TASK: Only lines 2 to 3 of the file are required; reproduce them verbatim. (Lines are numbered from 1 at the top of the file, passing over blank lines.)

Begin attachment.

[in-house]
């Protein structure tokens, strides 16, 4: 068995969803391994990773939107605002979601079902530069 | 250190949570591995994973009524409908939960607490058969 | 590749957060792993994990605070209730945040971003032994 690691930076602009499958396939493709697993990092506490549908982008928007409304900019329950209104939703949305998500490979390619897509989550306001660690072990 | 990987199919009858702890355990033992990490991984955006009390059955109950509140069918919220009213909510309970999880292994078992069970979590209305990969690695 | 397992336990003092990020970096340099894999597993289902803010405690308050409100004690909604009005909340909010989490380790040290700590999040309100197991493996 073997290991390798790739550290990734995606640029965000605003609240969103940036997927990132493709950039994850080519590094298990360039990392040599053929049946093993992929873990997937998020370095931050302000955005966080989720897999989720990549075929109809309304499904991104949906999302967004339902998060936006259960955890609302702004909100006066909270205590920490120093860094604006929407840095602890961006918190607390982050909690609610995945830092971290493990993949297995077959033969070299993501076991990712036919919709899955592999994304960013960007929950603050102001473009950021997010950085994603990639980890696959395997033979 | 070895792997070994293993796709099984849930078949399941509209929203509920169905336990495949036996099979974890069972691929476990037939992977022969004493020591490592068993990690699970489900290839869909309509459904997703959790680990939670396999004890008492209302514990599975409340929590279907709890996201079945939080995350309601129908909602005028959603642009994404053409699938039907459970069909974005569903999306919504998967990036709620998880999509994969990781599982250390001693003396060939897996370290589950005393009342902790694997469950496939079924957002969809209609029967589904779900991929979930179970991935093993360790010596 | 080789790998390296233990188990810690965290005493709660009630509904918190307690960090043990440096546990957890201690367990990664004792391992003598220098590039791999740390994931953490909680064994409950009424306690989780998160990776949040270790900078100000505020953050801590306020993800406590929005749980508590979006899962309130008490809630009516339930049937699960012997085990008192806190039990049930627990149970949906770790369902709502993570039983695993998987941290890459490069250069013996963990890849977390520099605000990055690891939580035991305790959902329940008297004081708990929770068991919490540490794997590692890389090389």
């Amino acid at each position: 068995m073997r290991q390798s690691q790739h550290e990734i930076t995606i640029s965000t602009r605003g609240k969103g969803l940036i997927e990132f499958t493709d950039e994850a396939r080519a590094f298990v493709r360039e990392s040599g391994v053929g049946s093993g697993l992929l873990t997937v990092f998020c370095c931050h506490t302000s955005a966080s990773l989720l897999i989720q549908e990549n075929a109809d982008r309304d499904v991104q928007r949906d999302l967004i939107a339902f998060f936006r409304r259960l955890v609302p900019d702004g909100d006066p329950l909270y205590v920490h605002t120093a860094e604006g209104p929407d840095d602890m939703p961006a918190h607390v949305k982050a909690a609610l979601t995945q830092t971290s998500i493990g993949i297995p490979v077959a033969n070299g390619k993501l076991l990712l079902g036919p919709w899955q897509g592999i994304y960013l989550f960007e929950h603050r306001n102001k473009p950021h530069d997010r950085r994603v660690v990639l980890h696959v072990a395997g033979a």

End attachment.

């Protein structure tokens, strides 16, 4: 068995969803391994990773939107605002979601079902530069 | 250190949570591995994973009524409908939960607490058969 | 590749957060792993994990605070209730945040971003032994 690691930076602009499958396939493709697993990092506490549908982008928007409304900019329950209104939703949305998500490979390619897509989550306001660690072990 | 990987199919009858702890355990033992990490991984955006009390059955109950509140069918919220009213909510309970999880292994078992069970979590209305990969690695 | 397992336990003092990020970096340099894999597993289902803010405690308050409100004690909604009005909340909010989490380790040290700590999040309100197991493996 073997290991390798790739550290990734995606640029965000605003609240969103940036997927990132493709950039994850080519590094298990360039990392040599053929049946093993992929873990997937998020370095931050302000955005966080989720897999989720990549075929109809309304499904991104949906999302967004339902998060936006259960955890609302702004909100006066909270205590920490120093860094604006929407840095602890961006918190607390982050909690609610995945830092971290493990993949297995077959033969070299993501076991990712036919919709899955592999994304960013960007929950603050102001473009950021997010950085994603990639980890696959395997033979 | 070895792997070994293993796709099984849930078949399941509209929203509920169905336990495949036996099979974890069972691929476990037939992977022969004493020591490592068993990690699970489900290839869909309509459904997703959790680990939670396999004890008492209302514990599975409340929590279907709890996201079945939080995350309601129908909602005028959603642009994404053409699938039907459970069909974005569903999306919504998967990036709620998880999509994969990781599982250390001693003396060939897996370290589950005393009342902790694997469950496939079924957002969809209609029967589904779900991929979930179970991935093993360790010596 | 080789790998390296233990188990810690965290005493709660009630509904918190307690960090043990440096546990957890201690367990990664004792391992003598220098590039791999740390994931953490909680064994409950009424306690989780998160990776949040270790900078100000505020953050801590306020993800406590929005749980508590979006899962309130008490809630009516339930049937699960012997085990008192806190039990049930627990149970949906770790369902709502993570039983695993998987941290890459490069250069013996963990890849977390520099605000990055690891939580035991305790959902329940008297004081708990929770068991919490540490794997590692890389090389």
């Amino acid at each position: 068995m073997r290991q390798s690691q790739h550290e990734i930076t995606i640029s965000t602009r605003g609240k969103g969803l940036i997927e990132f499958t493709d950039e994850a396939r080519a590094f298990v493709r360039e990392s040599g391994v053929g049946s093993g697993l992929l873990t997937v990092f998020c370095c931050h506490t302000s955005a966080s990773l989720l897999i989720q549908e990549n075929a109809d982008r309304d499904v991104q928007r949906d999302l967004i939107a339902f998060f936006r409304r259960l955890v609302p900019d702004g909100d006066p329950l909270y205590v920490h605002t120093a860094e604006g209104p929407d840095d602890m939703p961006a918190h607390v949305k982050a909690a609610l979601t995945q830092t971290s998500i493990g993949i297995p490979v077959a033969n070299g390619k993501l076991l990712l079902g036919p919709w899955q897509g592999i994304y960013l989550f960007e929950h603050r306001n102001k473009p950021h530069d997010r950085r994603v660690v990639l980890h696959v072990a395997g033979a």